http://driveswarehouse.com/p-2689-nes1-015sb.aspx

They are easy to wire, but hard to program. The programming manual that comes with it is a couple hundred pages, and the "quick reference guide" is a few dozen pages and doesn't cover everything you need to know. The programming interface is NOT user friendly at all, and the meaning of the parameters is not well explained in the documentation. They assume you already know about engineering drive systems and the control parameters for them. Once you get a handle on that, you'll be hooked on the amazing flexibility you get with a VFD on your machines, and you'll start adding them to everything...
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Old 04-14-2013, 10:21 AM   #10
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Electric motor crossover.


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Even though I'm not a fan of VFDs, in this case I agree. Rob
Rob. I have heard you say this multiple times. Why don't you like VFD's?
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Old 04-14-2013, 12:07 PM   #11
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Electric motor crossover.


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Rob. I have heard you say this multiple times. Why don't you like VFD's?
Several reasons;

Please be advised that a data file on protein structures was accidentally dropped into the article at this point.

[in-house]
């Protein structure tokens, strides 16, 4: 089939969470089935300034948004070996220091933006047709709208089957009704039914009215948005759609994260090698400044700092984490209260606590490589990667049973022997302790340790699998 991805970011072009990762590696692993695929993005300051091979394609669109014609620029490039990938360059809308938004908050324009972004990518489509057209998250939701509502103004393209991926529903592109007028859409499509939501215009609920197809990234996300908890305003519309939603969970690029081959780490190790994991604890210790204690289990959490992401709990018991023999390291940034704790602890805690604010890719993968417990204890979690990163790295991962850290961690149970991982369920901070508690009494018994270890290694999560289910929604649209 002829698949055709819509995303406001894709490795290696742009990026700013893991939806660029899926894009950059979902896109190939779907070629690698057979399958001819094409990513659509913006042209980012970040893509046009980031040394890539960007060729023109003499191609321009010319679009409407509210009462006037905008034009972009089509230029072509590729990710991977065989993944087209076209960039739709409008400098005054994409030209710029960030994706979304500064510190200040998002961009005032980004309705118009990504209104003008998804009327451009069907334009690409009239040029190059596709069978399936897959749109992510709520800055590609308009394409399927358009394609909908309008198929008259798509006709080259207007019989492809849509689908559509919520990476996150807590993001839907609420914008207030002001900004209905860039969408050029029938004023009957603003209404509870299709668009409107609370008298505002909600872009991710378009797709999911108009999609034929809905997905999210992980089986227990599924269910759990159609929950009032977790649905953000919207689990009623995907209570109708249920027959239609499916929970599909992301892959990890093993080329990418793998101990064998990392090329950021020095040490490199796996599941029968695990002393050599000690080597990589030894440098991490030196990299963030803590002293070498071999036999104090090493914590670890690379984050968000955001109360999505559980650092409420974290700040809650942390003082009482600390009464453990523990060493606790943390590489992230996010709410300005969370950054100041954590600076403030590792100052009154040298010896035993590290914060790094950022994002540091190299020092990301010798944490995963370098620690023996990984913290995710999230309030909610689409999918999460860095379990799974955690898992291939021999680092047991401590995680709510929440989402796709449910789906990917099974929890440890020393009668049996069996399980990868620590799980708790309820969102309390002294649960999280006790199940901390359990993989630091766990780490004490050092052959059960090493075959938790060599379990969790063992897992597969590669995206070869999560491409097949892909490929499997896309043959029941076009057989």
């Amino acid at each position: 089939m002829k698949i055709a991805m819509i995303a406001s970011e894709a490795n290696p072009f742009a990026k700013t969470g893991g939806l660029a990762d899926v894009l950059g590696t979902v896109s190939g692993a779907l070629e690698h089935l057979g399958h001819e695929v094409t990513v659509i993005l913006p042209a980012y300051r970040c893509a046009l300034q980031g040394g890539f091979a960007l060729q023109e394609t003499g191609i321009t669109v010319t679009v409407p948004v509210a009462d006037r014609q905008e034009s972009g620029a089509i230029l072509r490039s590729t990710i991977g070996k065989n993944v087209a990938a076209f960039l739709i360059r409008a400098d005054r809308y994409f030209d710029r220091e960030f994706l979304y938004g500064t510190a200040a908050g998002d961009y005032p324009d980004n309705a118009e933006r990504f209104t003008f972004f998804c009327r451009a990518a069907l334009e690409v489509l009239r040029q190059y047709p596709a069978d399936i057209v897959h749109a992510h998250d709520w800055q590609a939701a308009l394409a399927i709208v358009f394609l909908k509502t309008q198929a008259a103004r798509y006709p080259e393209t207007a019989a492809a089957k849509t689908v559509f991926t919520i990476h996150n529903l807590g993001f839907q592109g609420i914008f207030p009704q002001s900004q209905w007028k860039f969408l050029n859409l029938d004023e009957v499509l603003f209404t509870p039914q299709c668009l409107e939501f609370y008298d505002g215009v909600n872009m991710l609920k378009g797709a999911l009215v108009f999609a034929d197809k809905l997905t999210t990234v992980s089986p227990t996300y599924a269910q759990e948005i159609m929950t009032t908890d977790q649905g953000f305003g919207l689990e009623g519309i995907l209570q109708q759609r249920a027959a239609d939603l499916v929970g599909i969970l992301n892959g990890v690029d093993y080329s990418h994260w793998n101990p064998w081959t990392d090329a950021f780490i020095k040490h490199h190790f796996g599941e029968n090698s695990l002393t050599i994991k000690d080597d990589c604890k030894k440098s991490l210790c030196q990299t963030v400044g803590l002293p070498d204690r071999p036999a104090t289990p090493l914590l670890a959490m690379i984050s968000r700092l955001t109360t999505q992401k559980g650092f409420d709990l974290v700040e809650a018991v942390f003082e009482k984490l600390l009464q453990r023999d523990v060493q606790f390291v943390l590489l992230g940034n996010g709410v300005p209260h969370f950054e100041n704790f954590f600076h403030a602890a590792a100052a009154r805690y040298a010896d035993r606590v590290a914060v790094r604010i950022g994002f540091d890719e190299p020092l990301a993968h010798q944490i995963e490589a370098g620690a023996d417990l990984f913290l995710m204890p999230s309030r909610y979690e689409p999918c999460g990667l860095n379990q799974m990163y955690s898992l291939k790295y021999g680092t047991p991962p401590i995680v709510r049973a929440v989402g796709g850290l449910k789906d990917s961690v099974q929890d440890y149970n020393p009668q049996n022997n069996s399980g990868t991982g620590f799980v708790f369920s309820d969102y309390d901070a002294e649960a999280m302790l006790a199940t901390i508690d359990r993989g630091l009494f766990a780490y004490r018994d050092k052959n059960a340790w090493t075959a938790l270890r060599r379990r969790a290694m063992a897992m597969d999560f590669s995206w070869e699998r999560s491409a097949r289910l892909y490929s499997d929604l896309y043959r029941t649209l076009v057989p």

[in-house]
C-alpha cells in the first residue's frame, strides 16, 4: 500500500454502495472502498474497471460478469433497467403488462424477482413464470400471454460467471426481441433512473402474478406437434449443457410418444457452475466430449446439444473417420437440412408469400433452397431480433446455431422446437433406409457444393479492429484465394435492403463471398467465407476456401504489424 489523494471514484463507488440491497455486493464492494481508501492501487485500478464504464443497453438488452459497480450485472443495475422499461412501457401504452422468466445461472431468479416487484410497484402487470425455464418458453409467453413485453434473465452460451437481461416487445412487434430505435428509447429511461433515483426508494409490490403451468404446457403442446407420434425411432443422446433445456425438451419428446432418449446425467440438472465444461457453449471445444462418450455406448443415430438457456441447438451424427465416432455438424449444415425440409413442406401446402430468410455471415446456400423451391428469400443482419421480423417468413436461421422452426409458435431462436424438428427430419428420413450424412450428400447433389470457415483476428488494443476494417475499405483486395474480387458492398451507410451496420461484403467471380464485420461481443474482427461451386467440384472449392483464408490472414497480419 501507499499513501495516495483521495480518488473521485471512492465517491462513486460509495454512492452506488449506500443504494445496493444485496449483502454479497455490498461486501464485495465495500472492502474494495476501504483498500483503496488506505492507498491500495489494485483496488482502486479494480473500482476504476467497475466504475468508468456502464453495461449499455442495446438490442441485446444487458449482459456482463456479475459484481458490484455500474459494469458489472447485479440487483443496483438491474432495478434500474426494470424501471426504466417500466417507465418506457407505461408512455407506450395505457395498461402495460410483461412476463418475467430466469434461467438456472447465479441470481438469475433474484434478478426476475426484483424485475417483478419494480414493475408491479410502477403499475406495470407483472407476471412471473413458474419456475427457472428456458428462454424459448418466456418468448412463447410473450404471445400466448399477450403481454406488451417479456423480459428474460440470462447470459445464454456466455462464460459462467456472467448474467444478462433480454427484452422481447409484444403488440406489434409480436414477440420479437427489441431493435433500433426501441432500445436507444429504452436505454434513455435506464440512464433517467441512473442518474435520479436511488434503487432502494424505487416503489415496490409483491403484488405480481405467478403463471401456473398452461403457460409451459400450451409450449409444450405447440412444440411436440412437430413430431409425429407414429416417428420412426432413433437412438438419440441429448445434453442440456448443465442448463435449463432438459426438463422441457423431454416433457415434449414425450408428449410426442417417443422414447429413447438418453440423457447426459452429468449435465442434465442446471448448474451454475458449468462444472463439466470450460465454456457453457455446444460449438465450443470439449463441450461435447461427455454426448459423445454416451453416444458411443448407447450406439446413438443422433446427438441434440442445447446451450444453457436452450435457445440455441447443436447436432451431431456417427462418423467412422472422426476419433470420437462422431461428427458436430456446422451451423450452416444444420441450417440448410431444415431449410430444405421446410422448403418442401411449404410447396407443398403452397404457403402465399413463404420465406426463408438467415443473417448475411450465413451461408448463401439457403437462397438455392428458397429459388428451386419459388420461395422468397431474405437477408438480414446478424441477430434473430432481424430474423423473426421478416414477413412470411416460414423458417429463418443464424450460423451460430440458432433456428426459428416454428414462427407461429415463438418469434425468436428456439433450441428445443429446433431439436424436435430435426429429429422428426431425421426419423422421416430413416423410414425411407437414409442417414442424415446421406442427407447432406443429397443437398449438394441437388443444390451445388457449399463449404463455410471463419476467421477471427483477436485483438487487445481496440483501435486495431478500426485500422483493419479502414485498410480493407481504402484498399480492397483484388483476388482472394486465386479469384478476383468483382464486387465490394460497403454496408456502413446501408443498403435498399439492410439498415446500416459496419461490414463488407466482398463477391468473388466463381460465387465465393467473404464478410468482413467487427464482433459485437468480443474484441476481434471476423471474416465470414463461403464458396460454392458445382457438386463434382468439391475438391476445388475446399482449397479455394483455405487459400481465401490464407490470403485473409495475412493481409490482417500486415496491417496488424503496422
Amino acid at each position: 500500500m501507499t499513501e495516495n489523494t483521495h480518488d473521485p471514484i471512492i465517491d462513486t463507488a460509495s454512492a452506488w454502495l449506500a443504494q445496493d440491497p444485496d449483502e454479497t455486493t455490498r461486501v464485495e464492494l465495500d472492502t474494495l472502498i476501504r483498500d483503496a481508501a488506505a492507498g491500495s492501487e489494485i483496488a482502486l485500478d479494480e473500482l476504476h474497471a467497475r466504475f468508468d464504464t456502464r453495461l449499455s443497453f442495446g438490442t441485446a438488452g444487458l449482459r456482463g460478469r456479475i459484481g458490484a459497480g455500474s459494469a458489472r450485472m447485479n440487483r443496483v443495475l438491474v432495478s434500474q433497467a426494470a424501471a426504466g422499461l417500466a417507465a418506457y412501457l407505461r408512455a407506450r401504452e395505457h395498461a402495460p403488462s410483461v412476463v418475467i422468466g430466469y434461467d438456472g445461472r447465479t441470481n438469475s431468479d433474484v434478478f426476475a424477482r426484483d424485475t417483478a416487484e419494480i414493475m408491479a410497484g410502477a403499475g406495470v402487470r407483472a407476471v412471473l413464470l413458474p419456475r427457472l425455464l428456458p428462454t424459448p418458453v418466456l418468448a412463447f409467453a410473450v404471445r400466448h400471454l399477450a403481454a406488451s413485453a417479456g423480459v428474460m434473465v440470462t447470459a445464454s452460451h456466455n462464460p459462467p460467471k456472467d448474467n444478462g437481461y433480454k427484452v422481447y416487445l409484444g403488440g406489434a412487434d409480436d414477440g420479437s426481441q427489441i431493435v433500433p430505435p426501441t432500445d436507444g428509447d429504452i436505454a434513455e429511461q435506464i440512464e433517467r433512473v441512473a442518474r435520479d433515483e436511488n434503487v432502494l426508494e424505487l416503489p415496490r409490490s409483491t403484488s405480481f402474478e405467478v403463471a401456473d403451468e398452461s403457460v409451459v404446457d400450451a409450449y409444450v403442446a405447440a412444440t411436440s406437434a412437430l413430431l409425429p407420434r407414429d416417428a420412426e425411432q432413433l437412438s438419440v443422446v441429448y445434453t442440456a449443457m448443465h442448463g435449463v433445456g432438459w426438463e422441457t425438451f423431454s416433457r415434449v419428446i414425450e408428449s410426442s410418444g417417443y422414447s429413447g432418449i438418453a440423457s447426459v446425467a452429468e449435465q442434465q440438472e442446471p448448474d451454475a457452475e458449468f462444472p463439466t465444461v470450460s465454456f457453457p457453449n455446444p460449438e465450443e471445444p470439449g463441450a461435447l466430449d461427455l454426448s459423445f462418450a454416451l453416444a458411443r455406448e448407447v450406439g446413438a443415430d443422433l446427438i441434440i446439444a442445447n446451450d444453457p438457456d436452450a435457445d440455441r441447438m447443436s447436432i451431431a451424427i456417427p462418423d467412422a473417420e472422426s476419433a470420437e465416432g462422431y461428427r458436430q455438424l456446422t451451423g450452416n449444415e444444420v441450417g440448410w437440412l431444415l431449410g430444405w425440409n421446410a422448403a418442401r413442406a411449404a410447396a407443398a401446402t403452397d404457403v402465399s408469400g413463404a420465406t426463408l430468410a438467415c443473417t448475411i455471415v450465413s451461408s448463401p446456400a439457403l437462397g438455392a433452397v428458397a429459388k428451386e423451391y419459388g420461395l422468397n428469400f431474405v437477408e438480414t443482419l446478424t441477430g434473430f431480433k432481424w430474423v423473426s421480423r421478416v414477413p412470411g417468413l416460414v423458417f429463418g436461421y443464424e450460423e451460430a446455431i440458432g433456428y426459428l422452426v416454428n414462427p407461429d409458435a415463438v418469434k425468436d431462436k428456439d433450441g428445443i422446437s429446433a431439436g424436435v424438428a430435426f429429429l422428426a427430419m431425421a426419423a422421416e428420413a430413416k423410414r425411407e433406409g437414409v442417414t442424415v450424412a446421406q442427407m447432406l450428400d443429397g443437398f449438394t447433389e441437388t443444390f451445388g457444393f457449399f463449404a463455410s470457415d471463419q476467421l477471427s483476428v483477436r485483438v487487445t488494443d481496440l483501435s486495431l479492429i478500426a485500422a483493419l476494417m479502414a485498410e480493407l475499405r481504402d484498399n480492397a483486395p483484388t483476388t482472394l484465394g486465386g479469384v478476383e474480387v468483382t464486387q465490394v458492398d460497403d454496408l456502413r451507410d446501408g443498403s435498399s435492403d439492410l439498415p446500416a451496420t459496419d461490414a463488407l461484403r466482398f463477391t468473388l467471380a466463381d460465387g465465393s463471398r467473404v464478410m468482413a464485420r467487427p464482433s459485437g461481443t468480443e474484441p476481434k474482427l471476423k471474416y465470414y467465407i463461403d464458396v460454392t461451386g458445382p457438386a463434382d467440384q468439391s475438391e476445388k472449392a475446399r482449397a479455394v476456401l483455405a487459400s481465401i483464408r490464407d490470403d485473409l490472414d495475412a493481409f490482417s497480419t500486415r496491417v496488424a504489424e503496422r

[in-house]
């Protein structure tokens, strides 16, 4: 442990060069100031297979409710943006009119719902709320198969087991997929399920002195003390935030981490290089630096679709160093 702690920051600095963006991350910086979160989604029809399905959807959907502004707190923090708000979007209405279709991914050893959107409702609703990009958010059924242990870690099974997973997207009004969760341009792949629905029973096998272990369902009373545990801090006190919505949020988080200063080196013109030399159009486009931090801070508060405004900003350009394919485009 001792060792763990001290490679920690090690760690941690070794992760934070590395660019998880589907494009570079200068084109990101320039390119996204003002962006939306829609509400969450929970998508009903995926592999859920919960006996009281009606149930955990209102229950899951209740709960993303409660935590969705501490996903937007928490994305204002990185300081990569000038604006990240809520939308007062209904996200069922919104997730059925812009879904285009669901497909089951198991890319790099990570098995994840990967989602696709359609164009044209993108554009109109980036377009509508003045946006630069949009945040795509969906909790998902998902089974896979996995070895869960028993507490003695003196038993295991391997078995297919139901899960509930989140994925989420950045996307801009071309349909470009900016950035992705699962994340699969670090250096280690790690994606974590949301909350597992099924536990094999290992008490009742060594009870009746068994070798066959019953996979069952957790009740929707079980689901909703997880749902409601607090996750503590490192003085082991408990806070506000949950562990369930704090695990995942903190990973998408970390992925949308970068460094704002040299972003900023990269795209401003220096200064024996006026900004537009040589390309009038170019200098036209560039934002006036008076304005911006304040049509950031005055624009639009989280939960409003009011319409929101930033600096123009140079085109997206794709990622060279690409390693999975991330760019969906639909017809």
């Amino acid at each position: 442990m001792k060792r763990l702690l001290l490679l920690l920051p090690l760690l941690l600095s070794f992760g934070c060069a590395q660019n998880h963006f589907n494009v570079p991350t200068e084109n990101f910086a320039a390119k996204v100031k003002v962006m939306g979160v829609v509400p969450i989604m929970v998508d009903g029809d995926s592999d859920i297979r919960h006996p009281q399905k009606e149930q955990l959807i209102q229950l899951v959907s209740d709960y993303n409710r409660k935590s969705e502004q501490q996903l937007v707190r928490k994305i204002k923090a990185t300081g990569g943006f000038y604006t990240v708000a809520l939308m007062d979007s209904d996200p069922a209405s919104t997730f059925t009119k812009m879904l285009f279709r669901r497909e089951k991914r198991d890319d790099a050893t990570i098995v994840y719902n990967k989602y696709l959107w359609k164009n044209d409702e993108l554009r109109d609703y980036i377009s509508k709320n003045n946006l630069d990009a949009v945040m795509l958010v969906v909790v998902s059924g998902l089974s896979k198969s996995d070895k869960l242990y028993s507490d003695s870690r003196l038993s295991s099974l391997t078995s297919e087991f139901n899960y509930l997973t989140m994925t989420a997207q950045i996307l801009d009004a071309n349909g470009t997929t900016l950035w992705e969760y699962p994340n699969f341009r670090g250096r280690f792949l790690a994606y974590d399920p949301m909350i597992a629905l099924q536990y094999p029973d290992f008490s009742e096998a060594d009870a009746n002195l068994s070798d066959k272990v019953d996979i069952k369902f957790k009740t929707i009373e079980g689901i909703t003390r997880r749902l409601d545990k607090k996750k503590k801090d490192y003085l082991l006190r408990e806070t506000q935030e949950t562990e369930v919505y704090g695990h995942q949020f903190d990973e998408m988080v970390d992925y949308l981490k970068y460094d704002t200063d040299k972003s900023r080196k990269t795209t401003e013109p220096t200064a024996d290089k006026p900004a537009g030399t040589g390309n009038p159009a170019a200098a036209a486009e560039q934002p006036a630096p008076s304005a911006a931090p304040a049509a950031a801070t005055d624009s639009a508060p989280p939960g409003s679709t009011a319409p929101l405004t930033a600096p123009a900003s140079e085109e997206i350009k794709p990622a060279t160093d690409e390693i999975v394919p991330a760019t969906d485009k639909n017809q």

1) They cause harmonic distortion in the incoming power source. This is rough on motors and transformers. The waveform just about anywhere (VFDs present or not) is getting more distorted as more VFDs are installed. Nationwide.

2) They're rough on motors. Unless the motor is wound with spike-resistant wire, a VFD will wreck a motor, worse if there's any distance between the VFD and the motor. Reflected power causes voltage spikes that jump between individual wires in a winding. This can be solved by the use of reactors, but they're an extra expense, and they take up room that is often not available.

3) Far too often, a VFD is used to atone for a bad mechanical design. And even if the VFD somewhat solves the problem, the mechanical issue still exists. I can't think of how many VFDs I've seen that run at 60HZ continuously because some dope tried to solve a design issue with a VFD.

4) Unless a VFD is grossly oversized, the motor it drives has far less starting/pullup/breakdown torque than if it were operated across the lines. Most VFDs can produce about 250% of their rating, a motor would like to see more like 600% for starting. Even though I make it completely clear that adding a VFD to a motor won't work, since I installed it, I'm the one who is blamed when it doesn't work.

5) Programming the vast majority of VFDs is somewhat of a nightmare. They need to be made MUCH simpler. And the manuals need to be written in plain English, not a bunch of technobabble that no one can understand.